"The ability to effectively tell the company's story to investors and other stakeholders is a "must-have" skill for a finance leader.”
At Southern Company, we pride ourselves on developing future leaders. Like many others, I have benefited from the company’s developmental opportunities. I have spent time in different areas in finance, such as planning, treasury and analysis, and have also worked in operations, regulatory organizations and other business units. My background is helping me do my job today as Southern Company’s VP of finance.
Due to their diverse skill sets, financial leaders often become candidates for other strategic roles. In fact, many CEOs have risen through the finance ranks.
A deep financial background benefits leaders across the company, as experience in finance enhances work quality and opens the door to new opportunities. An expanded career path driven by unique skills is the future of the finance leader.
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Xia Liu is vice president of finance and assistant treasurer for Southern Company. Southern Company, ranking 147 on the latest Fortune 500 listing, is one of the nation’s largest electric utilities with a market capitalization of close to $40 billion and total assets of close to $60 billion.
In her current role, Liu leads and integrates a broad range of functions including strategic finance, merger and acquisitions, project and corporate investment, treasury, capital market and cash management. She serves as a strategic partner with a focus of strategic alignment and financial discipline in investment decisions. Overseeing banking, investment advising and rating agency relations, Liu plays a critical role in maintaining Southern Company’s premier credibility with Wall Street and ratings agencies.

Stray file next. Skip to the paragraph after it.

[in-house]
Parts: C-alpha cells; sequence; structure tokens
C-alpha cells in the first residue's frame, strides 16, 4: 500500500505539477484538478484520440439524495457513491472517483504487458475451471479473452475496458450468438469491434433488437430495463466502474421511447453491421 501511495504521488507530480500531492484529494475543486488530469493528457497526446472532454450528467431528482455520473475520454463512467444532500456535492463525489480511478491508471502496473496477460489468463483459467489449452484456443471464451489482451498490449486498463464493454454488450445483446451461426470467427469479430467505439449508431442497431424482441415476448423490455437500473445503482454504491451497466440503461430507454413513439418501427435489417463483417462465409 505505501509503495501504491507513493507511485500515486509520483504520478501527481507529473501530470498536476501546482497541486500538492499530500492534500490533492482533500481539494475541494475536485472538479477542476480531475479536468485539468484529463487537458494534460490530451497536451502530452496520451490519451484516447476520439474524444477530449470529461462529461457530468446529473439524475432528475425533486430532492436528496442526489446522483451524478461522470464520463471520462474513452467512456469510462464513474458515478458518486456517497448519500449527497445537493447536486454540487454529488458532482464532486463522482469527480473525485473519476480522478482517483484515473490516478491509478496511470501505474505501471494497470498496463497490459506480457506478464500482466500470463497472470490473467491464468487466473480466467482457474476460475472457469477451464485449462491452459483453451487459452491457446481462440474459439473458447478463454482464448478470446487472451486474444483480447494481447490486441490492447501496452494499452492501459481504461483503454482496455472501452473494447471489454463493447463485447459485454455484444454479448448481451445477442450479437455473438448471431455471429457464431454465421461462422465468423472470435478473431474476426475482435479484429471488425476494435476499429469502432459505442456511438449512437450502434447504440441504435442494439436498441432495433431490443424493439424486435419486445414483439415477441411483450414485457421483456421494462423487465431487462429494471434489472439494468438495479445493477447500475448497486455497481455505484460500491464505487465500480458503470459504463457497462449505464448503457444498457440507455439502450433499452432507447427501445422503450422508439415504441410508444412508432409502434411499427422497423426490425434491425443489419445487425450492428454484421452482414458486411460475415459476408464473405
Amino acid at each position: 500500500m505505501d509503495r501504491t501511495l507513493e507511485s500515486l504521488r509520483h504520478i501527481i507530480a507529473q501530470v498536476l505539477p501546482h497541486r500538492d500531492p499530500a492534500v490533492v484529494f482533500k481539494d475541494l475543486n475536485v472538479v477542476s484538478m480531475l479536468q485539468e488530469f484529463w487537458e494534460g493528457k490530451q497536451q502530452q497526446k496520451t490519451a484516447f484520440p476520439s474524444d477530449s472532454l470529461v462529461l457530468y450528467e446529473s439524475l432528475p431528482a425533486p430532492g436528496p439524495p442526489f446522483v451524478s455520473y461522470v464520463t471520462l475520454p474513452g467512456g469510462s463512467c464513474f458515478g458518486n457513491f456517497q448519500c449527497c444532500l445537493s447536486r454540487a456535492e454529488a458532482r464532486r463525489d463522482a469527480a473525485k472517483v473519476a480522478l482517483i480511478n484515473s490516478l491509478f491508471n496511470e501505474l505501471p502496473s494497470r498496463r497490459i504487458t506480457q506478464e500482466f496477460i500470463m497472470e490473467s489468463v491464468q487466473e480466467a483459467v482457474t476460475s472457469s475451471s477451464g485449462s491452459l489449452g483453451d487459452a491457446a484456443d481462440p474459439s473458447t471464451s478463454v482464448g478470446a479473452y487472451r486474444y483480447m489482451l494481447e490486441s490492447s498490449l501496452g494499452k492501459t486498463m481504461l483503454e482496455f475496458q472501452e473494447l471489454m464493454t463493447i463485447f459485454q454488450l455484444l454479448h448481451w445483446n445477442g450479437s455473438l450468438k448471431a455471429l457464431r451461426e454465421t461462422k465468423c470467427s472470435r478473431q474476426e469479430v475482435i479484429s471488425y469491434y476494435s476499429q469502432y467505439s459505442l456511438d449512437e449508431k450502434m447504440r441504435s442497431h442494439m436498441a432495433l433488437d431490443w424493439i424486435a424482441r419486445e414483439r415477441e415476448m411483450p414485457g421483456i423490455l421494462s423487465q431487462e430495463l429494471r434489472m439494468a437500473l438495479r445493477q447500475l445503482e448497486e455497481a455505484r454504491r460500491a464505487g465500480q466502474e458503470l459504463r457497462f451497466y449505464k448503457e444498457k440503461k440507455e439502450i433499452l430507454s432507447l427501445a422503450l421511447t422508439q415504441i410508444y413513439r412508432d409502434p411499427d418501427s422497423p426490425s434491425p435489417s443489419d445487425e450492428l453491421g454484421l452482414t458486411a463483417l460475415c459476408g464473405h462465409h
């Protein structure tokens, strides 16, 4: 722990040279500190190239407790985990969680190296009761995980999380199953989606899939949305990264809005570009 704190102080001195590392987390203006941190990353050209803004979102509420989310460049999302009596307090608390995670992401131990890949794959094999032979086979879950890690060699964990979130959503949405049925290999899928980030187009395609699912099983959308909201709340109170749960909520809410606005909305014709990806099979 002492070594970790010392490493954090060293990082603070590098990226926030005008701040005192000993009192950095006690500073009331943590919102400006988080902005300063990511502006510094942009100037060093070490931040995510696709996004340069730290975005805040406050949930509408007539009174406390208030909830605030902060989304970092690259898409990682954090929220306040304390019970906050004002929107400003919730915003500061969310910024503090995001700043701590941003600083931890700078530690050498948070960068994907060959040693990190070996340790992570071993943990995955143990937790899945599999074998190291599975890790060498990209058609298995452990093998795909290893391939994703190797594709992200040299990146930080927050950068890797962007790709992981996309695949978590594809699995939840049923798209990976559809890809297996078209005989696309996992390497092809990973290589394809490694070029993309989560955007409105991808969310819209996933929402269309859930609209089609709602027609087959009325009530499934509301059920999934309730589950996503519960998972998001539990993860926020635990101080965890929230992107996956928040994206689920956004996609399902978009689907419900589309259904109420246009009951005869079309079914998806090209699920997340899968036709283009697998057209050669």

Through her 15 years experience at Southern Company, Liu has served in various positions in finance, treasury, operations and regulatory areas including testifying experience with the state public service commission, leading the strategic planning task force for the multibillion dollar fuels program, serving as assistant treasurer and director of financial and corporate planning for Alabama Power Company, and working with the Southern Company CFO on all key strategic and financial issues.
Liu holds a bachelor’s and master’s degree in finance from Renmin University of China, and a master’s of business administration from Emory University. A Chartered Financial Analyst (CFA), Liu has completed two years in the economics Ph.D. program at Emory University. She is a fellow of the prestigious International Women’s Forum Leadership Foundation program and participated in the executive programs at Harvard University and INSEAD School of France.
Passionate about her community, Liu served on the board of directors for the Exceptional Foundation and for the Women’s Fund. In 2008, she graduated from the YWCA Momentum program designed for leaders in the Birmingham area. In 2011, she was recognized for YWCA Greater Atlanta’s Women of Achievement award. In 2012 she graduated from the Leadership Atlanta program.